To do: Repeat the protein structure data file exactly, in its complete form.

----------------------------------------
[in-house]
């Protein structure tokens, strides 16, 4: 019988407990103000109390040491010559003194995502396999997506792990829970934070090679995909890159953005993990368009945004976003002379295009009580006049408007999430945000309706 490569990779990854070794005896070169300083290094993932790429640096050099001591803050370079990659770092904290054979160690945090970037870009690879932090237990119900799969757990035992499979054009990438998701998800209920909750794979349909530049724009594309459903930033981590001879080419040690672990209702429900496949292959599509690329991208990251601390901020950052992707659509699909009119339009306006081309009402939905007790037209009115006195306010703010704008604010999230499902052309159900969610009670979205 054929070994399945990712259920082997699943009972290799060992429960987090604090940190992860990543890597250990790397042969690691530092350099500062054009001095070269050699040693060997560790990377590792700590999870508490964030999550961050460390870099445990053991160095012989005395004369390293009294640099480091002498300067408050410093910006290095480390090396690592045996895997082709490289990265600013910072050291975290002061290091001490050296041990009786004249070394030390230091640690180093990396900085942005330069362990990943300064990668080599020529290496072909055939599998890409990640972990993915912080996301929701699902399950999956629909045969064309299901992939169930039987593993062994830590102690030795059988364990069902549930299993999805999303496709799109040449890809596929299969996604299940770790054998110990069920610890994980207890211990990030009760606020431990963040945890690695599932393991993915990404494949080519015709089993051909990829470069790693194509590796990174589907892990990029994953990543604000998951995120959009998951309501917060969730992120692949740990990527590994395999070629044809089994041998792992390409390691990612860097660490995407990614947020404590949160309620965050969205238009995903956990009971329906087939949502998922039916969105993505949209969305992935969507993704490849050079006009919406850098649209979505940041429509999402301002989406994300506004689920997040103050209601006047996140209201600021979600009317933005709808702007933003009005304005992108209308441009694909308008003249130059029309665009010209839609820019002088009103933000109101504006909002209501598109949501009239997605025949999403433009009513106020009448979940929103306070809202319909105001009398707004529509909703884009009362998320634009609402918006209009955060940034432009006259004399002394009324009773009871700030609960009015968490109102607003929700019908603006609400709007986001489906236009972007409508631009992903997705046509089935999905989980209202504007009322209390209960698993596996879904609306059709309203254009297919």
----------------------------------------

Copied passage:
[in-house]
């Protein structure tokens, strides 16, 4: 019988407990103000109390040491010559003194995502396999997506792990829970934070090679995909890159953005993990368009945004976003002379295009009580006049408007999430945000309706 490569990779990854070794005896070169300083290094993932790429640096050099001591803050370079990659770092904290054979160690945090970037870009690879932090237990119900799969757990035992499979054009990438998701998800209920909750794979349909530049724009594309459903930033981590001879080419040690672990209702429900496949292959599509690329991208990251601390901020950052992707659509699909009119339009306006081309009402939905007790037209009115006195306010703010704008604010999230499902052309159900969610009670979205 054929070994399945990712259920082997699943009972290799060992429960987090604090940190992860990543890597250990790397042969690691530092350099500062054009001095070269050699040693060997560790990377590792700590999870508490964030999550961050460390870099445990053991160095012989005395004369390293009294640099480091002498300067408050410093910006290095480390090396690592045996895997082709490289990265600013910072050291975290002061290091001490050296041990009786004249070394030390230091640690180093990396900085942005330069362990990943300064990668080599020529290496072909055939599998890409990640972990993915912080996301929701699902399950999956629909045969064309299901992939169930039987593993062994830590102690030795059988364990069902549930299993999805999303496709799109040449890809596929299969996604299940770790054998110990069920610890994980207890211990990030009760606020431990963040945890690695599932393991993915990404494949080519015709089993051909990829470069790693194509590796990174589907892990990029994953990543604000998951995120959009998951309501917060969730992120692949740990990527590994395999070629044809089994041998792992390409390691990612860097660490995407990614947020404590949160309620965050969205238009995903956990009971329906087939949502998922039916969105993505949209969305992935969507993704490849050079006009919406850098649209979505940041429509999402301002989406994300506004689920997040103050209601006047996140209201600021979600009317933005709808702007933003009005304005992108209308441009694909308008003249130059029309665009010209839609820019002088009103933000109101504006909002209501598109949501009239997605025949999403433009009513106020009448979940929103306070809202319909105001009398707004529509909703884009009362998320634009609402918006209009955060940034432009006259004399002394009324009773009871700030609960009015968490109102607003929700019908603006609400709007986001489906236009972007409508631009992903997705046509089935999905989980209202504007009322209390209960698993596996879904609306059709309203254009297919």